2024 could be a really important year for the Web3 space. We started the year with a bang, as a long anticipated regulatory greenlight in the US spurred the market into action and rekindled hopes that we could see a greeted integration between crypto and traditional finance. Beyond that, this year we’re likely to see the industry making further strides towards improving scalability, as well as the utility and usability of Web3 services. On top of that a promising new trend is exploring ways to leverage the power of blockchain for real-world use cases.
Join us, as we’re taking a closer look at some of the top Web3 trends that are likely to dominate the Web3 industry in 2024 and beyond.
Greater integration with tradifi
Of course, we have to start with the exciting news that recently came from the US. Earlier this month, the US Securities and Exchange Commission approved 11 Bitcoin exchange-traded funds (ETFs), marking a watershed moment for the Web3 industry. The ETFs, including one from BlackRock, have since started trading, offering traditional investors exposure to the world’s largest cryptocurrency. More importantly, it paves the way for more crypto-based products to enter the traditional financial markets. If these new investment products are successful, they could pave the way for a greater integration of crypto and Web3 technologies. At the very least, the SEC’s approvals suggest that regulators may be starting to take the Web3 sector more seriously.
Another intersection of Web3 and TradiFi is real world asset tokenization – a trend that became especially prominent last year and is expected to grow even stronger in 2024.
Continued rollup maturation
This year, we expect to see further growth in the rollup space, as the technology matures and becomes even more capable. Last year, we saw the emergence of development stacks aimed at making it easier to build rollup chains. The success of Base, a rollup chain built by Coinbase using Optimism’s OP Stack, has demonstrated the potential of that model. We anticipate that rollup chain dev tools will play a key role in creating a rich, diverse and thriving rollup ecosystem.
Beyond that we expect to see further improvements in the ability of rollups to scale Ethereum. One major development in that respect is proto-danksharding, also known as EIP-4844. It aims to introduce temporary on-chain storage for rollups data, in the form of data ‘blobs’. These blobs will be deleted after a period of time, ensuring that on-chain space is not permanently occupied. This is expected to make rollup fees even lower as, thanks to proto-danksharding, storing rollup transaction data is poised to become significantly cheaper.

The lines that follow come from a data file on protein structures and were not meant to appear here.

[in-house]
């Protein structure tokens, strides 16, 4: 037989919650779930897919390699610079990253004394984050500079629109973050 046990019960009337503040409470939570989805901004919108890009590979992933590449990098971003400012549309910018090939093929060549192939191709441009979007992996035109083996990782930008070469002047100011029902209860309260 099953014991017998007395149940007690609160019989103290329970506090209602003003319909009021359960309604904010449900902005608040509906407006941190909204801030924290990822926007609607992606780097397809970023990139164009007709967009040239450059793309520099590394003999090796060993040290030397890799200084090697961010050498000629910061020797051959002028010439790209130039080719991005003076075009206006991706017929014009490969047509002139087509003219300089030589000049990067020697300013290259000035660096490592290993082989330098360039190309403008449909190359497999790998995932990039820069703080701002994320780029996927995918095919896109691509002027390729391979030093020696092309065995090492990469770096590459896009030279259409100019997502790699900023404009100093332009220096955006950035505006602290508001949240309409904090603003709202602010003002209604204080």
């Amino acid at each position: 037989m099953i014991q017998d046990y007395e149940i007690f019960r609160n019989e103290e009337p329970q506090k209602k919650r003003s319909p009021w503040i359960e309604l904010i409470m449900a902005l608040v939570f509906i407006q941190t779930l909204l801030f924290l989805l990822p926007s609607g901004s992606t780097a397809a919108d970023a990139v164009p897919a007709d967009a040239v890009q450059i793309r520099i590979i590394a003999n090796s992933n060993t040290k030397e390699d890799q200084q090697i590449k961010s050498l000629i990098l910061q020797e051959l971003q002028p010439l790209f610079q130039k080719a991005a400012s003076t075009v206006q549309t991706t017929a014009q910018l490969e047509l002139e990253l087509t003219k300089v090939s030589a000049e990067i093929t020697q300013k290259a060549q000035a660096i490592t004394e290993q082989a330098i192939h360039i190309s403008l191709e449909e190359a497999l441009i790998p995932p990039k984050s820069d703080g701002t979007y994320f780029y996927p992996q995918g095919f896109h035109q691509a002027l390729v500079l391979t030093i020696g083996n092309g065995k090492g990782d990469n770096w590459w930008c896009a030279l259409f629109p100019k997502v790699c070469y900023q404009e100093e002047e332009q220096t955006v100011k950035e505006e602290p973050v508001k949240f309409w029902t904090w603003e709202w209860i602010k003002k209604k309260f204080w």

Decentralized physical infrastructure networks (DePINs)
One exciting narrative that started emerging towards the end of last year was that of DePINs, or decentralized physical infrastructure networks. Essentially, a DePIN app utilizes blockchain technology to help build networks to connect and manage physical devices in the real world and even leverage their combined power for various purposes. One of the more obvious applications of this model is using tokens to incentivize users to build and participate in such networks.
On these pages, we’ve talked about the ability of blockchain technology to facilitate the operations of distributed networks. After all, any blockchain protocol is already designed for that purpose. A Web3 network is a network of connected physical devices, it’s just that it’s designed to serve a very specific purpose. DePINs, on the other hand, are aiming to leverage blockchain and explore real-world applications of the technology beyond crypto. This is a promising new direction for blockchain that could massively increase the utility of the technology.
DePINs also could be the way to disrupt the centralized model in certain sectors. For example, a DePIN could be utilized to run a decentralized competitor of Uber, operated by a community of contributors instead of a giant corporation.
Last but not least, we expect Web3 devs to ramp up their efforts to improve the usability and user experience of Web3 products and services. One of the major hurdles to Web3 achieving mass adoption is the fact that using these products is often complicated, which can be intimidating for people. Last year much of the discourse in the Web3 space was centered around account abstraction, which is aimed at making wallets and other essential services on Ethereum more flexible and much easier to use. Further progress on that front is something that we definitely expect to see this year.